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Movie review: Stone’s take on Snowden less a tale than a tribute

  • OPEN ROAD FILMS

    Joseph Gordon-Levitt bears slight physical resemblance to Edward Snowden, the National Security Agency whistle-blower in “Snowden,” but makes up for it through his delivery.

‘Snowden’

Rated R (2:14)

**

Opens today

“Snowden,” Oliver Stone’s biopic about the world’s most famous National Security Agency whistle-blower, certainly deals with an urgent and important issue: state surveillance, and how far is too far for the government to go.

Edward Snowden’s personal story — a hero to some, turncoat to others — is as compelling as they come, too. It’s not every day that a high school dropout turned wannabe Army grunt becomes a CIA/NSA operative who leaks sensitive files and then flees the country, ending up in Russia.

All of which makes “Snowden” an intriguing and enlightening disappointment.

More hagiography than biography, Stone’s film portrays Snowden as a candidate for sainthood whose only flaw is that he cares too much. When combined with an uncharacteristic filmmaking restraint, the result is a well-made and well-acted, but ultimately overly long (134 minutes) and stifling, film that is not nearly as incendiary or convincing as it could have been.

Joseph Gordon-Levitt plays Snowden, whom we first meet in June 2013. That’s when he furtively met in a Hong Kong hotel with journalist Glenn Greenwald (Zachary Quinto) and documentary filmmaker Laura Poitras (Melissa Leo). It’s here, along with Guardian journalist Ewen MacAskill (Tom Wilkinson), that they go public with the information Snowden smuggled out of his last NSA post in Hawaii.

From there, Snowden’s adult life is told through a series of flashbacks. A political conservative with a fondness for Ayn Rand, he’s discharged from the Army after injuring his legs during training. He then decides to serve his country in other ways, becoming an agent with a specialty in information security, a field at which he proved especially adept.

It also helped that he became chummy with one of his superiors, Corbin O’Brian (Rhys Ifans), and one of the pioneering old-timers, Hank Forrester (Nicolas Cage), who has been shuffled off to a department that no one cares about.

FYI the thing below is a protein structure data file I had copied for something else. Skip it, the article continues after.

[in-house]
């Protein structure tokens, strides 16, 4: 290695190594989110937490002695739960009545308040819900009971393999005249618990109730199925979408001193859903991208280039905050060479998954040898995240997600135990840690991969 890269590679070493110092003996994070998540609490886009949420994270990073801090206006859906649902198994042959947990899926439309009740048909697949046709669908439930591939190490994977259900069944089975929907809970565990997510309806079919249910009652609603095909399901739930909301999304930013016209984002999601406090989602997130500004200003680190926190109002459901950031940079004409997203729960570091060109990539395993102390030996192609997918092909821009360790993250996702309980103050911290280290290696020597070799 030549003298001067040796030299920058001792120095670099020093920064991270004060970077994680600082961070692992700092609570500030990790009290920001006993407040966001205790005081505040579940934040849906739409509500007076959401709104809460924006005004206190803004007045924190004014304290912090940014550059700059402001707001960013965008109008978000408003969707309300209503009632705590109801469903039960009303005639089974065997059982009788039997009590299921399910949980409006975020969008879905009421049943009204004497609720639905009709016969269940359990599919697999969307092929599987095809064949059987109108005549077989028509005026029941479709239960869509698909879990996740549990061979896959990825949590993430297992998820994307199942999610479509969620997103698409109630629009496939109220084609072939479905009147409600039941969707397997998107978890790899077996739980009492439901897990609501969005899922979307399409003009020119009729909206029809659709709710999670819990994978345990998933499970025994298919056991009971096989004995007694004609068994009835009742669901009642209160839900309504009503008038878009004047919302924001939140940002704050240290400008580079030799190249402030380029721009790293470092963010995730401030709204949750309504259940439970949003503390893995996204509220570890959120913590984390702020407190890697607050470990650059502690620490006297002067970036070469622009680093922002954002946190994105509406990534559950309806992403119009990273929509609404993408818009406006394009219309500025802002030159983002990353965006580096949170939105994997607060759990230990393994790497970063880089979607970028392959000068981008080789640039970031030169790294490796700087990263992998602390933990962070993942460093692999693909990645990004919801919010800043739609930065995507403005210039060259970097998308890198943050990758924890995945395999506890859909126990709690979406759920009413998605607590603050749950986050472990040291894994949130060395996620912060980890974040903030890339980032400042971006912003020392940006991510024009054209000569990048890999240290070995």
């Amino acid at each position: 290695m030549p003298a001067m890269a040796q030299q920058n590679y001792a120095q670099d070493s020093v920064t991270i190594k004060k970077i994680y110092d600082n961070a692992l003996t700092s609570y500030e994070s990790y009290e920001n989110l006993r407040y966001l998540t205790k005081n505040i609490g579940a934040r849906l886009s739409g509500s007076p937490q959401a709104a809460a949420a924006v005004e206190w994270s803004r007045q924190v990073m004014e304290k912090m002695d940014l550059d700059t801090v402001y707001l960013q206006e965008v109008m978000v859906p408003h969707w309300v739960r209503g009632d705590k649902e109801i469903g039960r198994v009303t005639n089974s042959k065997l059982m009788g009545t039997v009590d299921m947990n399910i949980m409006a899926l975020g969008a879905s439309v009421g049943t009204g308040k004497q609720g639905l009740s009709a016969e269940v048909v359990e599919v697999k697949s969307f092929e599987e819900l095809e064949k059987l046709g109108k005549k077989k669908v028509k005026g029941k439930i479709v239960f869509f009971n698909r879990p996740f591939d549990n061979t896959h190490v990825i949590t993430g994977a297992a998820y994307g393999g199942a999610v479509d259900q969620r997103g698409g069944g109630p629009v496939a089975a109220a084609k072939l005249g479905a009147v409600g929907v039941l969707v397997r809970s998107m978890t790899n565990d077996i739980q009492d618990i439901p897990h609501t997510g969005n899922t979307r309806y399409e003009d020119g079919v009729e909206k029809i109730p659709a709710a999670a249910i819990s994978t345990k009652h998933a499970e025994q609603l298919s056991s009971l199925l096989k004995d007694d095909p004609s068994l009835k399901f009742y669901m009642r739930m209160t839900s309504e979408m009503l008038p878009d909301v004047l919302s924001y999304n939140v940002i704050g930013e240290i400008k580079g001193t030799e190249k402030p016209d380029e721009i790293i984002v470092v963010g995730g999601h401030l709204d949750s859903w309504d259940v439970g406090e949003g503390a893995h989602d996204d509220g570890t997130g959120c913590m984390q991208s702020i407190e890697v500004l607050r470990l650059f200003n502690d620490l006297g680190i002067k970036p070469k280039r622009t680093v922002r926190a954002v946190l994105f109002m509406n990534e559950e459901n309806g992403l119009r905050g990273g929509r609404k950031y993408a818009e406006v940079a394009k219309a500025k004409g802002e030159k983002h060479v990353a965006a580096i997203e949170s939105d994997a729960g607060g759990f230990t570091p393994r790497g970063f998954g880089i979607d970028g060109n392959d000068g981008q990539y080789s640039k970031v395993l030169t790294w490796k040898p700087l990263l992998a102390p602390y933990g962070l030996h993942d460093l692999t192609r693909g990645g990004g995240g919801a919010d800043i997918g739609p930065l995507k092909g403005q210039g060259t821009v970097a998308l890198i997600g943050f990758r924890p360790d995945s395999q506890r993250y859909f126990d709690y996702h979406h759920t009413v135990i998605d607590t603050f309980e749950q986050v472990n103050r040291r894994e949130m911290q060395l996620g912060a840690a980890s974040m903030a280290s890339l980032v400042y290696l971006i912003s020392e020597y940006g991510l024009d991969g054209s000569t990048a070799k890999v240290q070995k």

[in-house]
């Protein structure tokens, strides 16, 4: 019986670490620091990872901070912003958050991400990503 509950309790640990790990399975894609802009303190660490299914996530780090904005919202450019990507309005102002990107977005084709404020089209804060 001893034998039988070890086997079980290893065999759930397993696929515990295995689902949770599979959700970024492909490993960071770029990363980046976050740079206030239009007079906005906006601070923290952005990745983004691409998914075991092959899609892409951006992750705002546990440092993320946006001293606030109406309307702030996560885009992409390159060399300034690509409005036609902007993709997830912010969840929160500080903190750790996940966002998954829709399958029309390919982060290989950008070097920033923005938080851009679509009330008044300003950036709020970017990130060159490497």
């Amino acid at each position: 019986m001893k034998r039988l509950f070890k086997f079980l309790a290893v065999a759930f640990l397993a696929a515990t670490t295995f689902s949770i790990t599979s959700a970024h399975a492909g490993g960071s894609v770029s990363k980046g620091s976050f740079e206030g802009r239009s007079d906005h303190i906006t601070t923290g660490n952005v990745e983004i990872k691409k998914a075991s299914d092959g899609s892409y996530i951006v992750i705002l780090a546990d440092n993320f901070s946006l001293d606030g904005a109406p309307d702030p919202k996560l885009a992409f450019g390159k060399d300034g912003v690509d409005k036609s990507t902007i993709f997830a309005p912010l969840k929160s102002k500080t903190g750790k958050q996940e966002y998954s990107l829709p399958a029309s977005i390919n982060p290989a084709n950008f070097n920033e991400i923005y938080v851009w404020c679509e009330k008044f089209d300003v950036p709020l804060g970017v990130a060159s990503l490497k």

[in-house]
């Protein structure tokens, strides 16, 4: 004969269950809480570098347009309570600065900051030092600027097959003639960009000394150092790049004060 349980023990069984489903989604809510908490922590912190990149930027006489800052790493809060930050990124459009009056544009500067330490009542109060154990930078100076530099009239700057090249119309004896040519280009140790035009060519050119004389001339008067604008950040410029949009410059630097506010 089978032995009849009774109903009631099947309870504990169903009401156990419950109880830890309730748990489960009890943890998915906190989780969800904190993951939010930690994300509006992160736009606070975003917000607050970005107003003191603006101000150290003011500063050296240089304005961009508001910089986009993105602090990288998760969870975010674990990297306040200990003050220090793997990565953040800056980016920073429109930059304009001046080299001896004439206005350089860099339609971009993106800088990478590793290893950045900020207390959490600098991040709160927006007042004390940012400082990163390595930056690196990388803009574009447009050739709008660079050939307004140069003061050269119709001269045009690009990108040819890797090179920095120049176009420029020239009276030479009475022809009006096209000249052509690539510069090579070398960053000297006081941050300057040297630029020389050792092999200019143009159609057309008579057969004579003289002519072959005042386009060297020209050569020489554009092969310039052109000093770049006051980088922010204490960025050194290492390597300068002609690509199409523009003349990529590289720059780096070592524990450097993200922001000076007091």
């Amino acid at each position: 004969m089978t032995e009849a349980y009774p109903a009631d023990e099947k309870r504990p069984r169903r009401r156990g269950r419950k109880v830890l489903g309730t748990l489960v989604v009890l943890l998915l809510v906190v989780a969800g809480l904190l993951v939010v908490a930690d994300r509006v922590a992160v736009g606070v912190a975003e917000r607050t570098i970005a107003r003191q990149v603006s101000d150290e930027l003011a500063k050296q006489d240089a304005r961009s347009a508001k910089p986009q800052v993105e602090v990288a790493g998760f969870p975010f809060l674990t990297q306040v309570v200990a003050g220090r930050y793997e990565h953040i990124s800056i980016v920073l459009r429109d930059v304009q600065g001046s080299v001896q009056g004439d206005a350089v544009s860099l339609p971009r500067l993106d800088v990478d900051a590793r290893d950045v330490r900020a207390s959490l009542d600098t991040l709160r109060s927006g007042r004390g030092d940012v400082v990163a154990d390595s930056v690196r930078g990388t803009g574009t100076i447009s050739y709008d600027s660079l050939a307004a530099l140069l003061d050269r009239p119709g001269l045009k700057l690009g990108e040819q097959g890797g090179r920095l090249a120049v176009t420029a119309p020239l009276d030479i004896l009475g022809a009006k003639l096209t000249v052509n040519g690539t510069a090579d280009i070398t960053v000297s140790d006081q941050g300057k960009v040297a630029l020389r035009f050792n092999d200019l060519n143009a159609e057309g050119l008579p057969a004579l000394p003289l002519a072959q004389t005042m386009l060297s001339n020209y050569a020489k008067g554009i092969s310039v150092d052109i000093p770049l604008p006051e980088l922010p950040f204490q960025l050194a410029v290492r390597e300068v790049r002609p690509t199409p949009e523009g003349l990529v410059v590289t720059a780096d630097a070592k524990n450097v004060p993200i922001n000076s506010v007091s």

Through them, as well as fellow security agent Gabriel (Ben Schnetzer), who shows him the ropes, he realizes just how far-reaching the American government’s surveillance is, not only spying on potential terrorists and troublemakers but also friendly foreign governments, foreign citizens and American citizens of all stripes.

Now he has a quandary: Does he maintain his comfortable life with a high-paying job and loving girlfriend (Shailene Woodley), or does he spill what he knows, imperiling his freedom and maybe even his life?

Anyone who has turned on the news in the past three years knows how it turned out. But if many of those newscasts might have been missing context and shades of gray about his decision, “Snowden” doesn’t offer much either.

Stone, who wrote the script, along with Kieran Fitzgerald, and based it on the novel “Time of the Octopus” by Anatoly Kucherena and Luke Harding’s nonfiction “The Snowden Files,” doesn’t portray any criticism of Snowden or his decision. He fails to deal with what the Russians or others might have gotten from him. And he ignores what Snowden’s life is like now in Russia.

That’s capped off by the coda during the credits when the real Snowden is shown speaking as if he’s a candidate to be the next face on Mount Rushmore. A more nuanced view might have actually helped bolster Stone’s case.

Viewers who want to know more about Snowden and the events in Hong Kong that led to the publication of his information are better off hunting down Poitras’ riveting 2014 documentary, “Citizenfour.”

Still, the cast is uniformly excellent, with Gordon-Levitt — who doesn’t really look like Snowden — completely becoming him in manner and voice. And there are moments when Stone’s visual sense is as vital as ever.

While that’s not enough to make “Snowden” more than a well-crafted curiosity, if it reinvigorates discussion of the issues of probing and privacy, it will have at least served Stone’s purpose.

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